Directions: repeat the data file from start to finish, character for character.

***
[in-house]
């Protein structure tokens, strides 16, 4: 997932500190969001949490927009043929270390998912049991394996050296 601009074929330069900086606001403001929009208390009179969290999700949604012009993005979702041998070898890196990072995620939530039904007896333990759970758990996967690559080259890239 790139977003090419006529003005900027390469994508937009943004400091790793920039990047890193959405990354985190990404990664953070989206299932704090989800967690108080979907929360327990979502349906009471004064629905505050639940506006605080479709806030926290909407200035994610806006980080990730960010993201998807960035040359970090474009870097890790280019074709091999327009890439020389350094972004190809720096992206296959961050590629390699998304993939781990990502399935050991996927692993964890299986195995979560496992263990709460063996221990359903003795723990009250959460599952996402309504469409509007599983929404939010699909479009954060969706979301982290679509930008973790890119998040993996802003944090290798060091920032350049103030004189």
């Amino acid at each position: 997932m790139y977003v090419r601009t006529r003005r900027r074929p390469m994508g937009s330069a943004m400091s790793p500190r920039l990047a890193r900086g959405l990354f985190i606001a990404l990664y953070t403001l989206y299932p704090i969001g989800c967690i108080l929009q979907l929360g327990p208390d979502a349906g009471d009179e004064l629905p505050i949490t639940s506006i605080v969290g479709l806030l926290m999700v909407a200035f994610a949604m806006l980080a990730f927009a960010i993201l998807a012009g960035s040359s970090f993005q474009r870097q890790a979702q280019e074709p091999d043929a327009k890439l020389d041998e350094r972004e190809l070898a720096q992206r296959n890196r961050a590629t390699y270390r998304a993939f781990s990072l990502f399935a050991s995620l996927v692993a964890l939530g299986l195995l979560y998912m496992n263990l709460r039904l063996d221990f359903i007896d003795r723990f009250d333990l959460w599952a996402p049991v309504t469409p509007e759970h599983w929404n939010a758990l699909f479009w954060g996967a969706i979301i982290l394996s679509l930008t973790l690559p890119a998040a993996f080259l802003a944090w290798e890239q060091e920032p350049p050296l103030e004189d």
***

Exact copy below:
[in-house]
């Protein structure tokens, strides 16, 4: 997932500190969001949490927009043929270390998912049991394996050296 601009074929330069900086606001403001929009208390009179969290999700949604012009993005979702041998070898890196990072995620939530039904007896333990759970758990996967690559080259890239 790139977003090419006529003005900027390469994508937009943004400091790793920039990047890193959405990354985190990404990664953070989206299932704090989800967690108080979907929360327990979502349906009471004064629905505050639940506006605080479709806030926290909407200035994610806006980080990730960010993201998807960035040359970090474009870097890790280019074709091999327009890439020389350094972004190809720096992206296959961050590629390699998304993939781990990502399935050991996927692993964890299986195995979560496992263990709460063996221990359903003795723990009250959460599952996402309504469409509007599983929404939010699909479009954060969706979301982290679509930008973790890119998040993996802003944090290798060091920032350049103030004189």
């Amino acid at each position: 997932m790139y977003v090419r601009t006529r003005r900027r074929p390469m994508g937009s330069a943004m400091s790793p500190r920039l990047a890193r900086g959405l990354f985190i606001a990404l990664y953070t403001l989206y299932p704090i969001g989800c967690i108080l929009q979907l929360g327990p208390d979502a349906g009471d009179e004064l629905p505050i949490t639940s506006i605080v969290g479709l806030l926290m999700v909407a200035f994610a949604m806006l980080a990730f927009a960010i993201l998807a012009g960035s040359s970090f993005q474009r870097q890790a979702q280019e074709p091999d043929a327009k890439l020389d041998e350094r972004e190809l070898a720096q992206r296959n890196r961050a590629t390699y270390r998304a993939f781990s990072l990502f399935a050991s995620l996927v692993a964890l939530g299986l195995l979560y998912m496992n263990l709460r039904l063996d221990f359903i007896d003795r723990f009250d333990l959460w599952a996402p049991v309504t469409p509007e759970h599983w929404n939010a758990l699909f479009w954060g996967a969706i979301i982290l394996s679509l930008t973790l690559p890119a998040a993996f080259l802003a944090w290798e890239q060091e920032p350049p050296l103030e004189d």